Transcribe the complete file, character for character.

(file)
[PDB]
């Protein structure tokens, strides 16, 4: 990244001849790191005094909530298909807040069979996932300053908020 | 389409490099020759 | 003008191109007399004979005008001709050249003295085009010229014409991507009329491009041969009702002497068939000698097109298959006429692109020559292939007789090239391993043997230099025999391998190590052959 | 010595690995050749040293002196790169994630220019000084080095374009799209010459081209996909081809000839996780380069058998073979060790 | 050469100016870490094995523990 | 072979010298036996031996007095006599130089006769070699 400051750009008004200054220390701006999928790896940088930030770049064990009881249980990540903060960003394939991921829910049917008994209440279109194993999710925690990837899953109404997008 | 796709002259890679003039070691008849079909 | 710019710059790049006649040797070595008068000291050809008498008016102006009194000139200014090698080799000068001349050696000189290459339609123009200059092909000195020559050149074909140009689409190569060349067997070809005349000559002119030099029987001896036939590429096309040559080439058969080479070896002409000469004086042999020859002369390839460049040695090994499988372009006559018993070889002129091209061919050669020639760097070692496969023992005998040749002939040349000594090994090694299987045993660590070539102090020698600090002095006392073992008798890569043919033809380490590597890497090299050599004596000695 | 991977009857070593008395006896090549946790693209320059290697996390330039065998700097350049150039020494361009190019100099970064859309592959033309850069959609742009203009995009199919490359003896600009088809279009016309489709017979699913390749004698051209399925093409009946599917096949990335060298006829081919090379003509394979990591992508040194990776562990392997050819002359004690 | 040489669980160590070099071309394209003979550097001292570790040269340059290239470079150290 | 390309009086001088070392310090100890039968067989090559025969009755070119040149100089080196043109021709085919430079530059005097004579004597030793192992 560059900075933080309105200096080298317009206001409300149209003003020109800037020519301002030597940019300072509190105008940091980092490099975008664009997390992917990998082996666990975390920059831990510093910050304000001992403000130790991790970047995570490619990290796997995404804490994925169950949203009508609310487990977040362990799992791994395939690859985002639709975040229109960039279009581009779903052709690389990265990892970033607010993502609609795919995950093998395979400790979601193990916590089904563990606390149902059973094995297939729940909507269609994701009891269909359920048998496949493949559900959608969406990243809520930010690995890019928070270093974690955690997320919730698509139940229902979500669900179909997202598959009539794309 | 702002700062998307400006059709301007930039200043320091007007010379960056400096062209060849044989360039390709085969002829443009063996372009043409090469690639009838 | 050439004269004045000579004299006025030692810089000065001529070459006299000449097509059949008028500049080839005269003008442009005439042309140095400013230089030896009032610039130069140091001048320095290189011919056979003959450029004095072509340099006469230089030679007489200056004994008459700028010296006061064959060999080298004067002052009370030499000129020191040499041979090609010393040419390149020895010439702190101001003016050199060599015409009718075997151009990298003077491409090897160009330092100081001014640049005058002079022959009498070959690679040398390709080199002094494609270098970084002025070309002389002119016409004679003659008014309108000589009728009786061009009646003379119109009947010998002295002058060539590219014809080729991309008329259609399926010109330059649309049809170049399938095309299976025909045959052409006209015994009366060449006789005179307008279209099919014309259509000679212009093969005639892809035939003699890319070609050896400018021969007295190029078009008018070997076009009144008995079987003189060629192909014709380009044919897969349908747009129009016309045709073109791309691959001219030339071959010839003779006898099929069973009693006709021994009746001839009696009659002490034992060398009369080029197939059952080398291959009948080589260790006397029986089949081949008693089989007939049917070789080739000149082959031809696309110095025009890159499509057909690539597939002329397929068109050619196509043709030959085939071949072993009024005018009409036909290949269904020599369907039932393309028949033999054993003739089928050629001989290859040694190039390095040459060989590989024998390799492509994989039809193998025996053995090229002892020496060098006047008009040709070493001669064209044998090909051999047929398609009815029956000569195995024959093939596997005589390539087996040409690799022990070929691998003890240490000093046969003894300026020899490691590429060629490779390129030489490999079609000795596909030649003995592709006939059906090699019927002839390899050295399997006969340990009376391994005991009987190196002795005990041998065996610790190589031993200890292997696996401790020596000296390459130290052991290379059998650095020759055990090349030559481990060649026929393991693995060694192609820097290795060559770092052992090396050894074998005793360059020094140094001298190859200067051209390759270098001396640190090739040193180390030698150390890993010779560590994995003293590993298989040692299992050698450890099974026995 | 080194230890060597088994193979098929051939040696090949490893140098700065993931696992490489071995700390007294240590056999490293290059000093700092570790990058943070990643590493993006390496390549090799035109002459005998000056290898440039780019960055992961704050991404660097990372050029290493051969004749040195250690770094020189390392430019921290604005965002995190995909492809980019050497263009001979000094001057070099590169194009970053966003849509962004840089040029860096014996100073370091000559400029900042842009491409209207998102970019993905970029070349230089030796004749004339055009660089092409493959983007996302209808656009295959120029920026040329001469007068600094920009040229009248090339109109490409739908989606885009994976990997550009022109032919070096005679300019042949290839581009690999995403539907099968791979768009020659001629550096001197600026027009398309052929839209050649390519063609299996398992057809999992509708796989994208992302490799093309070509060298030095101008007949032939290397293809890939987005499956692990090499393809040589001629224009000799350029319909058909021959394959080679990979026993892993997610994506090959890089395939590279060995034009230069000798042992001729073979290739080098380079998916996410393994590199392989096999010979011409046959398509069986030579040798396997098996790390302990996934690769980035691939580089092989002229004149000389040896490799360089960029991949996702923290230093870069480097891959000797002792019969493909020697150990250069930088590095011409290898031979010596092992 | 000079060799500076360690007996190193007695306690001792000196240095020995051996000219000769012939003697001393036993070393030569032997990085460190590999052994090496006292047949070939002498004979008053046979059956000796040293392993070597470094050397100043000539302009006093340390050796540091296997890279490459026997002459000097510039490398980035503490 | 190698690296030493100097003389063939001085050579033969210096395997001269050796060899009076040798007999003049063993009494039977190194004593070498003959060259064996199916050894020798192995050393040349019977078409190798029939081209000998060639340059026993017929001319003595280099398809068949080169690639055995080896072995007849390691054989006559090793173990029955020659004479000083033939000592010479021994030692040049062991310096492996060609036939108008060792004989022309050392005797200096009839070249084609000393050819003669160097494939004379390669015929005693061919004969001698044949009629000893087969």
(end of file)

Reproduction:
[PDB]
């Protein structure tokens, strides 16, 4: 990244001849790191005094909530298909807040069979996932300053908020 | 389409490099020759 | 003008191109007399004979005008001709050249003295085009010229014409991507009329491009041969009702002497068939000698097109298959006429692109020559292939007789090239391993043997230099025999391998190590052959 | 010595690995050749040293002196790169994630220019000084080095374009799209010459081209996909081809000839996780380069058998073979060790 | 050469100016870490094995523990 | 072979010298036996031996007095006599130089006769070699 400051750009008004200054220390701006999928790896940088930030770049064990009881249980990540903060960003394939991921829910049917008994209440279109194993999710925690990837899953109404997008 | 796709002259890679003039070691008849079909 | 710019710059790049006649040797070595008068000291050809008498008016102006009194000139200014090698080799000068001349050696000189290459339609123009200059092909000195020559050149074909140009689409190569060349067997070809005349000559002119030099029987001896036939590429096309040559080439058969080479070896002409000469004086042999020859002369390839460049040695090994499988372009006559018993070889002129091209061919050669020639760097070692496969023992005998040749002939040349000594090994090694299987045993660590070539102090020698600090002095006392073992008798890569043919033809380490590597890497090299050599004596000695 | 991977009857070593008395006896090549946790693209320059290697996390330039065998700097350049150039020494361009190019100099970064859309592959033309850069959609742009203009995009199919490359003896600009088809279009016309489709017979699913390749004698051209399925093409009946599917096949990335060298006829081919090379003509394979990591992508040194990776562990392997050819002359004690 | 040489669980160590070099071309394209003979550097001292570790040269340059290239470079150290 | 390309009086001088070392310090100890039968067989090559025969009755070119040149100089080196043109021709085919430079530059005097004579004597030793192992 560059900075933080309105200096080298317009206001409300149209003003020109800037020519301002030597940019300072509190105008940091980092490099975008664009997390992917990998082996666990975390920059831990510093910050304000001992403000130790991790970047995570490619990290796997995404804490994925169950949203009508609310487990977040362990799992791994395939690859985002639709975040229109960039279009581009779903052709690389990265990892970033607010993502609609795919995950093998395979400790979601193990916590089904563990606390149902059973094995297939729940909507269609994701009891269909359920048998496949493949559900959608969406990243809520930010690995890019928070270093974690955690997320919730698509139940229902979500669900179909997202598959009539794309 | 702002700062998307400006059709301007930039200043320091007007010379960056400096062209060849044989360039390709085969002829443009063996372009043409090469690639009838 | 050439004269004045000579004299006025030692810089000065001529070459006299000449097509059949008028500049080839005269003008442009005439042309140095400013230089030896009032610039130069140091001048320095290189011919056979003959450029004095072509340099006469230089030679007489200056004994008459700028010296006061064959060999080298004067002052009370030499000129020191040499041979090609010393040419390149020895010439702190101001003016050199060599015409009718075997151009990298003077491409090897160009330092100081001014640049005058002079022959009498070959690679040398390709080199002094494609270098970084002025070309002389002119016409004679003659008014309108000589009728009786061009009646003379119109009947010998002295002058060539590219014809080729991309008329259609399926010109330059649309049809170049399938095309299976025909045959052409006209015994009366060449006789005179307008279209099919014309259509000679212009093969005639892809035939003699890319070609050896400018021969007295190029078009008018070997076009009144008995079987003189060629192909014709380009044919897969349908747009129009016309045709073109791309691959001219030339071959010839003779006898099929069973009693006709021994009746001839009696009659002490034992060398009369080029197939059952080398291959009948080589260790006397029986089949081949008693089989007939049917070789080739000149082959031809696309110095025009890159499509057909690539597939002329397929068109050619196509043709030959085939071949072993009024005018009409036909290949269904020599369907039932393309028949033999054993003739089928050629001989290859040694190039390095040459060989590989024998390799492509994989039809193998025996053995090229002892020496060098006047008009040709070493001669064209044998090909051999047929398609009815029956000569195995024959093939596997005589390539087996040409690799022990070929691998003890240490000093046969003894300026020899490691590429060629490779390129030489490999079609000795596909030649003995592709006939059906090699019927002839390899050295399997006969340990009376391994005991009987190196002795005990041998065996610790190589031993200890292997696996401790020596000296390459130290052991290379059998650095020759055990090349030559481990060649026929393991693995060694192609820097290795060559770092052992090396050894074998005793360059020094140094001298190859200067051209390759270098001396640190090739040193180390030698150390890993010779560590994995003293590993298989040692299992050698450890099974026995 | 080194230890060597088994193979098929051939040696090949490893140098700065993931696992490489071995700390007294240590056999490293290059000093700092570790990058943070990643590493993006390496390549090799035109002459005998000056290898440039780019960055992961704050991404660097990372050029290493051969004749040195250690770094020189390392430019921290604005965002995190995909492809980019050497263009001979000094001057070099590169194009970053966003849509962004840089040029860096014996100073370091000559400029900042842009491409209207998102970019993905970029070349230089030796004749004339055009660089092409493959983007996302209808656009295959120029920026040329001469007068600094920009040229009248090339109109490409739908989606885009994976990997550009022109032919070096005679300019042949290839581009690999995403539907099968791979768009020659001629550096001197600026027009398309052929839209050649390519063609299996398992057809999992509708796989994208992302490799093309070509060298030095101008007949032939290397293809890939987005499956692990090499393809040589001629224009000799350029319909058909021959394959080679990979026993892993997610994506090959890089395939590279060995034009230069000798042992001729073979290739080098380079998916996410393994590199392989096999010979011409046959398509069986030579040798396997098996790390302990996934690769980035691939580089092989002229004149000389040896490799360089960029991949996702923290230093870069480097891959000797002792019969493909020697150990250069930088590095011409290898031979010596092992 | 000079060799500076360690007996190193007695306690001792000196240095020995051996000219000769012939003697001393036993070393030569032997990085460190590999052994090496006292047949070939002498004979008053046979059956000796040293392993070597470094050397100043000539302009006093340390050796540091296997890279490459026997002459000097510039490398980035503490 | 190698690296030493100097003389063939001085050579033969210096395997001269050796060899009076040798007999003049063993009494039977190194004593070498003959060259064996199916050894020798192995050393040349019977078409190798029939081209000998060639340059026993017929001319003595280099398809068949080169690639055995080896072995007849390691054989006559090793173990029955020659004479000083033939000592010479021994030692040049062991310096492996060609036939108008060792004989022309050392005797200096009839070249084609000393050819003669160097494939004379390669015929005693061919004969001698044949009629000893087969």